St. Louis, April 9, 1999 – Scientists have long known that a brain chemical called glutamate can be deadly to neurons when it floods out of cells damaged by head injury and stroke. Excessive amounts of glutamate kill neurons by interacting with cell-surface proteins such as the NMDA receptor. The important role of this glutamate receptor in neuronal necrosis due to excessive calcium influx is well understood. But recent evidence has suggested that the NMDA receptor also may trigger cell suicide (programmed cell death, also called apoptosis), which is thought to enlarge damaged areas of the brain, lessening patients’ chance of survival. But until now, there has been no information about how activation of glutamate receptors may induce apoptosis.
In a study described in today’s Science, researchers at Washington University School of Medicine in St. Louis exposed brain cells and tissue to conditions that mimic those after stroke. They observed a flow of potassium ions out of the neurons, and this flow ebbed when they inactivated the NMDA receptor. Moreover, neurons that lost potassium committed suicide during the following days.
"This work provides evidence that potassium efflux through glutamate receptor channels may be one of the mechanisms that mediate programmed cell death of neurons," says lead author Shan Ping Yu, M.D., Ph.D., research associate professor of neurology. "And it is the first study to identify a consequence of potassium efflux through NMDA receptors."
Whereas necrotic cells swell up and burst, suicidal cells shrink into oblivion. A shrinking cell must be losing ions and water, Yu deduced, focusing on potassium because of its high concentration in cells. Although potassium was known to flow through voltage-gated potassium channels and the channel controlled by the NMDA receptor, the contribution of potassium movement through NMDA receptor channels to disease or normal physiology had not previously been studied.
Dennis W. Choi, M.D., Ph.D., the Andrew B. and Gretchen P. Jones Professor and head of neurology, directed the research team, and his long-time interests in the NMDA receptor and cell death initiated the current study. "These findings suggest that the participation of NMDA receptors in the pathogenesis of brain injury may be more multidimensional than previously suspected, and thus they increase the therapeutic rationale for developing drugs capable of blocking NMDA receptors," Choi says.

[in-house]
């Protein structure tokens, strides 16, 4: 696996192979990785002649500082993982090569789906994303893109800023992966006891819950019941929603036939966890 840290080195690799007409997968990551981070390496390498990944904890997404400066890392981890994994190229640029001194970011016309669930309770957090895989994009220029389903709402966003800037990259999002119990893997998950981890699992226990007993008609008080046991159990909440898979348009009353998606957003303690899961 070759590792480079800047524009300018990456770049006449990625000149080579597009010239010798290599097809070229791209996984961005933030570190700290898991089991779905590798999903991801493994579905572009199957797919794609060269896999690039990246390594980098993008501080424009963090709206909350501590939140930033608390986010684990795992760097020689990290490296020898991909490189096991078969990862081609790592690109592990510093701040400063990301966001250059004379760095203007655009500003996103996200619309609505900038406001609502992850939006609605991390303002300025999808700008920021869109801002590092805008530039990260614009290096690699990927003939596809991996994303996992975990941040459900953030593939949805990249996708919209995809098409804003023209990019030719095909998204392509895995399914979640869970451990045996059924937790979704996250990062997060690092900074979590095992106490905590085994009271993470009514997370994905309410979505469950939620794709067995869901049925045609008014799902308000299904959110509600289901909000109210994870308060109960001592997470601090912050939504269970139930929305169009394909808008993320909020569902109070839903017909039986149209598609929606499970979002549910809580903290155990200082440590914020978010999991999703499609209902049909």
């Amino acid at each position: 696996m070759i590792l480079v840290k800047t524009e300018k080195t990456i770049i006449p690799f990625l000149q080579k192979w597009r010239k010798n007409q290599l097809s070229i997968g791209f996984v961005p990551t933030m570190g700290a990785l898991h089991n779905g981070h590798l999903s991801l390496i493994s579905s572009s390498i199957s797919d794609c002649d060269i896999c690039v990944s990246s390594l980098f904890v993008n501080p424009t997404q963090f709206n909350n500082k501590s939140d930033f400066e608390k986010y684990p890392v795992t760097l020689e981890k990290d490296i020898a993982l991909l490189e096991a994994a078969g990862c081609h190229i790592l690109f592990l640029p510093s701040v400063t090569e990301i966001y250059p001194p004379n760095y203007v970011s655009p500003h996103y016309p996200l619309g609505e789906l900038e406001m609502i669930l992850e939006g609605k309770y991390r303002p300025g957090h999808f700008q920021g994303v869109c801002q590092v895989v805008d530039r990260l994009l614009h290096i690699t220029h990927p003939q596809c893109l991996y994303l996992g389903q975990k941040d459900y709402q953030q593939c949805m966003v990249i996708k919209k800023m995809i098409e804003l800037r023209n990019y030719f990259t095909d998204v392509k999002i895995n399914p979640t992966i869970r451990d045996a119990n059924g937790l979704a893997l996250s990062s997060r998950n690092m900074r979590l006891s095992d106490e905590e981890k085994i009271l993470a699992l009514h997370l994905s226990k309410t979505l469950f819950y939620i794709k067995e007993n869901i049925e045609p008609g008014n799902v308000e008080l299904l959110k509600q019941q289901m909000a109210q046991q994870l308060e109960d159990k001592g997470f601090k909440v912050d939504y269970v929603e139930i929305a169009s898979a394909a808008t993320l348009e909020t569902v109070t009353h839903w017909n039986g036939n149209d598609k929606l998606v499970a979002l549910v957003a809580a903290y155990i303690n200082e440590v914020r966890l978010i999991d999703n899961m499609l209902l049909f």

In the study, Yu made the first direct measurements of NMDA-evoked potassium currents from cortical neurons. The research team then looked at neurons cultured with glia, the brain’s housekeeping cells. When extracellular levels of sodium and calcium mimicked those in the healthy brain, NMDA (a glutamate-like chemical) killed the neurons by necrosis. But when sodium and calcium levels were low, as after brain injury, adding NMDA triggered apoptosis during the next one to two days. A chemical that blocks the action of NMDA inhibited both the cellular depletion of potassium and apoptosis, as did raising the concentration of potassium in the medium. According to Yu and other researchers, cellular potassium reduction may be a key step in activating apoptotic genes such as caspases. "This study provides evidence that the NMDA receptor may promote apoptosis by allowing potassium to escape from neurons," says Yu.
Next, the research team demonstrated that endogenous glutamate release also could cause neurons to lose potassium and undergo apoptosis if extracellular sodium and calcium levels were low. It appears, therefore, that glutamate released from brain cells can rob neighboring cells of potassium, facilitating their demise by programmed cell death.
"This work has opened a door for us to understand how and why glutamate triggers cell suicide after an ischemic insult," Yu says. "It eventually may provide a new opportunity to prevent or attenuate brain damage after harmful events such as stroke."
Grants from the National Institutes of Health supported this research.
Yu SP, Yeh C-H, Strasser U, Tian M, Choi DW. NMDA receptor-mediated K+ efflux and neuronal apoptosis. Science vol. 284, April 9, 1999.
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